“Shall I tell them your decision?”
Sanji gasped, leaning against the bulkhead. His lungs were healing, but even this short walk had winded him badly. The treadmill stopped as he did, so he didn’t face the indignity of being dragged onto the deck again.
“There you are.” Breia snapped tartly. “The entire council came from the Monastery to judge you, and you are playing in the recreation deck.”
“Judge me-” Sanji gasped, then coughed, his shoulders shaking with pain.
“Yes, judge you. Now come with me.” She caught his arm, throwing it over her shoulders. “I can’t leave you alone for a minute.” She growled, dragging him into the passageway.
The pair walked down the passageway, entering a large area set aside for briefings. Silent, the full council, all twelve sat, watching.
“Sanji Gretu, you are called to judgment for your actions on Meera-”
“Ithor.” Breia snapped, taking her seat. Sanji stood in the center alone.
“You are correct. Let the record show that Meera is now declared to be Ithor, the name the natives have given it.” Master Hontu corrected. “If we may continue Breia?”
“Of course, Berol.” she replied.
“You are charged with abandoning your master, fomenting a rebellion along with two scientists, decimating a fifty man landing force, and attacking a private company vessel destroying her armament.” Hontu looked at the young man. “Did you do these things?”
“I didn’t foment a rebellion. And as for abandoning my master, I was attempting to escape capture.”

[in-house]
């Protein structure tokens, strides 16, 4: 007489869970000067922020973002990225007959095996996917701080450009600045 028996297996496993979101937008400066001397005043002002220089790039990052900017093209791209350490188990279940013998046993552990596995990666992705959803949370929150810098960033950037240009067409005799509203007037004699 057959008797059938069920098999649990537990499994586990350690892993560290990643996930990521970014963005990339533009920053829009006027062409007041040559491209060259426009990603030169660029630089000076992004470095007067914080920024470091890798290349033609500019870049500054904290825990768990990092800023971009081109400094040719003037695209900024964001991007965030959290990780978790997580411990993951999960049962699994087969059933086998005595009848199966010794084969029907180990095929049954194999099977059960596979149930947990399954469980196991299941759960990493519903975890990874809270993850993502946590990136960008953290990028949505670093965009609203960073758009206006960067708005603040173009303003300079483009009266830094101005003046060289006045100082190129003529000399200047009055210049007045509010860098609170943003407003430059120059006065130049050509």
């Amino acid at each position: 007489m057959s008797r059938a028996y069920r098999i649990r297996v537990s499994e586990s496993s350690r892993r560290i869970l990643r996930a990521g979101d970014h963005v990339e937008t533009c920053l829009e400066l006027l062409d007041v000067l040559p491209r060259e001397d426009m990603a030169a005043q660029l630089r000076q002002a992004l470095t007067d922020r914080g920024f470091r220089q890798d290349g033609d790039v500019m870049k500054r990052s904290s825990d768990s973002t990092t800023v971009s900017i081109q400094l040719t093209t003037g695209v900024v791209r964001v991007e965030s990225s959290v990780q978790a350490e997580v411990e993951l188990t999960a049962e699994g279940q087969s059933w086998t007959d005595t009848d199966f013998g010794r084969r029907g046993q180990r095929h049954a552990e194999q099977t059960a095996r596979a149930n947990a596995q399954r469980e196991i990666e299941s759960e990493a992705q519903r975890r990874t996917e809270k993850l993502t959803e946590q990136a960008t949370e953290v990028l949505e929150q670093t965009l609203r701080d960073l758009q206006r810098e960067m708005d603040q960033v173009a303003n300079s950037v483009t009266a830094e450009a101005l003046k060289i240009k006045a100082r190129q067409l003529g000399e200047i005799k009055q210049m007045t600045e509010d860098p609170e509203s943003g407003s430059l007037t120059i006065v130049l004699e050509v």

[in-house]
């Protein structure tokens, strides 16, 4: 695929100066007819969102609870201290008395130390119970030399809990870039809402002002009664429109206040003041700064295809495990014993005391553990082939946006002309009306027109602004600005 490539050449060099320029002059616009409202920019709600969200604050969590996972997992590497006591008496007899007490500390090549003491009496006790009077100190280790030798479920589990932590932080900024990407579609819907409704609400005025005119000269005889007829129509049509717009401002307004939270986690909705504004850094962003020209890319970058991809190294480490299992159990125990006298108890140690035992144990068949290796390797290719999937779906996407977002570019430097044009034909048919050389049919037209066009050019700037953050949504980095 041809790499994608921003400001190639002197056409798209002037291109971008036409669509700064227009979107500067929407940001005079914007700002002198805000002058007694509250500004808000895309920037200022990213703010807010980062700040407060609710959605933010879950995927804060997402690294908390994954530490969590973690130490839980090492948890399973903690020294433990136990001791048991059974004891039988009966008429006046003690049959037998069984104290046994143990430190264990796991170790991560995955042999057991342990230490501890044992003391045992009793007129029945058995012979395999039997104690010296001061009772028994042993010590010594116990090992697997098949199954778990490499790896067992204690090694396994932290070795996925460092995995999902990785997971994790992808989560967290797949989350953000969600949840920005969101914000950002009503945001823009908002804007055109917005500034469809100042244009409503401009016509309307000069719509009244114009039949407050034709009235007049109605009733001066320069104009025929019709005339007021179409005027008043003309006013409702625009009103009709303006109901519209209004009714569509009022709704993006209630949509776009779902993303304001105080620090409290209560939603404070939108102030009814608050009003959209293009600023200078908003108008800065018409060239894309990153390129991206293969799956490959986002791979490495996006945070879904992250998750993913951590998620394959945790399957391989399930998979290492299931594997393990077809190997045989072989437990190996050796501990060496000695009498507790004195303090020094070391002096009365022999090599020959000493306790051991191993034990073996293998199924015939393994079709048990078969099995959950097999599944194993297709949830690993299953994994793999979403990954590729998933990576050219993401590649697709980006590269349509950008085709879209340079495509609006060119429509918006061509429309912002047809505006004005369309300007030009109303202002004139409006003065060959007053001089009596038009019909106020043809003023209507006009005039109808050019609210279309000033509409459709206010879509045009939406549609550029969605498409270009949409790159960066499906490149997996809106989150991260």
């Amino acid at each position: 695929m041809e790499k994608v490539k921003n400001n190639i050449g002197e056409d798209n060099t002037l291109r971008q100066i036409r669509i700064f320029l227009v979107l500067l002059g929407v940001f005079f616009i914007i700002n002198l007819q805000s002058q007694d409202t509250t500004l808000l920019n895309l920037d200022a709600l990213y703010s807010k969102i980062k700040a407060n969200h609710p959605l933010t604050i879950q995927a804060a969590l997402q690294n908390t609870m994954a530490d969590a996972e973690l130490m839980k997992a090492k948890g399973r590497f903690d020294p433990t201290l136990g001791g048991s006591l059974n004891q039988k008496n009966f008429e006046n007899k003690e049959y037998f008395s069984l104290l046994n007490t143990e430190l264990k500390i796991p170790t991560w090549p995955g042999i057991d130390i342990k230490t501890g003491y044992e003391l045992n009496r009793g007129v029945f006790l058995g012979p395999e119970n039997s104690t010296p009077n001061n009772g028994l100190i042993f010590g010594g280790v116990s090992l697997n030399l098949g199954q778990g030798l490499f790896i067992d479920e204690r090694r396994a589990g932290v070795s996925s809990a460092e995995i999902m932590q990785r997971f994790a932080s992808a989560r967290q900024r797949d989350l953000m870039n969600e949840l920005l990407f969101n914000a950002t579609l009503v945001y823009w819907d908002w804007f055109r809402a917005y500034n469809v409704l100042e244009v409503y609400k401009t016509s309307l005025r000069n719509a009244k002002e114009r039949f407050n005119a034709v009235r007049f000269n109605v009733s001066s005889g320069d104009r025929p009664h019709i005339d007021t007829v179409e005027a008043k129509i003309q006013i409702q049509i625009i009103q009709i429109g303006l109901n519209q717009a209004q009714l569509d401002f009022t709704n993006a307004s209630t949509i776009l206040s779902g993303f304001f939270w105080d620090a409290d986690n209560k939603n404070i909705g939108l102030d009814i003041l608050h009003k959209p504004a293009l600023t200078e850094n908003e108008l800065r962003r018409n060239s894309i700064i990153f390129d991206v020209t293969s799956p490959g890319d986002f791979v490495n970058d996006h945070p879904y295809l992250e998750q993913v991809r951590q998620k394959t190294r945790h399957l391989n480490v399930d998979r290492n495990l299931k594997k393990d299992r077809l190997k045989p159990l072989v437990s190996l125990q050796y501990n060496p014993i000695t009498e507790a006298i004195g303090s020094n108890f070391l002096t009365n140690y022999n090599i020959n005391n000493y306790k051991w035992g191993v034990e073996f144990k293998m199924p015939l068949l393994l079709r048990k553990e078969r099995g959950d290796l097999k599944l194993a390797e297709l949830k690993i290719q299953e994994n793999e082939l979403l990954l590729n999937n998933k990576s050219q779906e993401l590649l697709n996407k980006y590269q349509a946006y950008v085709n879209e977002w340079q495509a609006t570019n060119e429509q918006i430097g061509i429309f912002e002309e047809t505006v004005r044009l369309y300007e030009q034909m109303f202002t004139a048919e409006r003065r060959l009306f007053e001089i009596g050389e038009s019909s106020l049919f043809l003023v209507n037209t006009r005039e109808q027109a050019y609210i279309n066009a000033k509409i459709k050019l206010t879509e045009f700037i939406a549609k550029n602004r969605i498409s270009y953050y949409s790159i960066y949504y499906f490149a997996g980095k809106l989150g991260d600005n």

“A technicality.” Hontu snapped. “I have never seen such arrogance in a student in my life!” He stood, storming down the steps to confront the younger man. Sanji straightened, looking down at the master.
“If you’re going to keep doing things like this, there is only one thing I can think to do about it. Are we agreed?” He turned to face the other masters.
Sanji looked at the faces. Human, Hutt, Twi-lek, Gram. They all looked at each other, then nodded. He looked at Breia, who also nodded, his heart sinking.
“Breia, he’s your student. You announce the judgment.” Hontu returned to his seat.
She stood, walking down to stand facing him. “As master Hontu has said, I have never seen such arrogance in a student in my life. So to make sure it doesn’t happen again, I will pass judgment. Will you accept my decision?”
Sanji nodded, closing his eyes.
“As the representative of the council, and your master, I strip you of the rank of Apprentice. From this day forward, you will be Padawan Teacher Gretu.” His eyes snapped open. She reached out, and he silently took her hand. “Next time try not to leave another of the order out there all alone. Now go away, and celebrate. The council has to decide which mission you have to undertake when an apprentice has been assigned to you.”
“Of course you young twit. You can’t be my pilot forever. You have your own duties, as I have mine.” She sniffed. “First I have to get my ship repaired. So go on.”
Aboard the Mando corvette Dhalmarta, Captain Johara Vau stood. “In circle we sit, to tell of our battles, and victories. Tonight we have a new voice in the circle. Tell us ade Anak Vau of Clan Ordo. Tell us of the gutting of the Tokara Requiem.”
The warriors looked at their youngest member as he stood up. “Listen brothers of war as I tell you of my first victory. The one I share with Sev Soochin of clan Ordo.
“We had been captured by the Hut’uun of the Tokara Company... “